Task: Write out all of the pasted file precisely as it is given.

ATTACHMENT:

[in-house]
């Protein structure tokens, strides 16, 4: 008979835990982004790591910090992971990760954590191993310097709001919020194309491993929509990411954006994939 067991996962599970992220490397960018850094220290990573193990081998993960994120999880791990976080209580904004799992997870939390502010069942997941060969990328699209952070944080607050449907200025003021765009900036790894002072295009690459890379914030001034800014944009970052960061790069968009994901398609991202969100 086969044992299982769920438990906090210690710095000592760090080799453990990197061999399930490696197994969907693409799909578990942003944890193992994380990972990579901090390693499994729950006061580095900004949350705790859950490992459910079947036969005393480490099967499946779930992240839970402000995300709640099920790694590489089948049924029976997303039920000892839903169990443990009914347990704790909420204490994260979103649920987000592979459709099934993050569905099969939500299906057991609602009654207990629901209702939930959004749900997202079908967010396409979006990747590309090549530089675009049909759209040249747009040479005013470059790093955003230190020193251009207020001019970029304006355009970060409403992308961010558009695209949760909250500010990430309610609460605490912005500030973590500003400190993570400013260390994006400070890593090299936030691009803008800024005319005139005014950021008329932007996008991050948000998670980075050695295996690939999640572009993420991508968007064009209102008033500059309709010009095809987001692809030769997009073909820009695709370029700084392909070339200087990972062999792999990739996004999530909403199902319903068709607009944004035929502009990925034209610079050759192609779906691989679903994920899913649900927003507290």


[in-house]
């Protein structure tokens, strides 16, 4: 008979835990982004790591910090992971990760954590191993310097709001919020194309491993929509990411954006994939 067991996962599970992220490397960018850094220290990573193990081998993960994120999880791990976080209580904004799992997870939390502010069942997941060969990328699209952070944080607050449907200025003021765009900036790894002072295009690459890379914030001034800014944009970052960061790069968009994901398609991202969100 086969044992299982769920438990906090210690710095000592760090080799453990990197061999399930490696197994969907693409799909578990942003944890193992994380990972990579901090390693499994729950006061580095900004949350705790859950490992459910079947036969005393480490099967499946779930992240839970402000995300709640099920790694590489089948049924029976997303039920000892839903169990443990009914347990704790909420204490994260979103649920987000592979459709099934993050569905099969939500299906057991609602009654207990629901209702939930959004749900997202079908967010396409979006990747590309090549530089675009049909759209040249747009040479005013470059790093955003230190020193251009207020001019970029304006355009970060409403992308961010558009695209949760909250500010990430309610609460605490912005500030973590500003400190993570400013260390994006400070890593090299936030691009803008800024005319005139005014950021008329932007996008991050948000998670980075050695295996690939999640572009993420991508968007064009209102008033500059309709010009095809987001692809030769997009073909820009695709370029700084392909070339200087990972062999792999990739996004999530909403199902319903068709607009944004035929502009990925034209610079050759192609779906691989679903994920899913649900927003507290």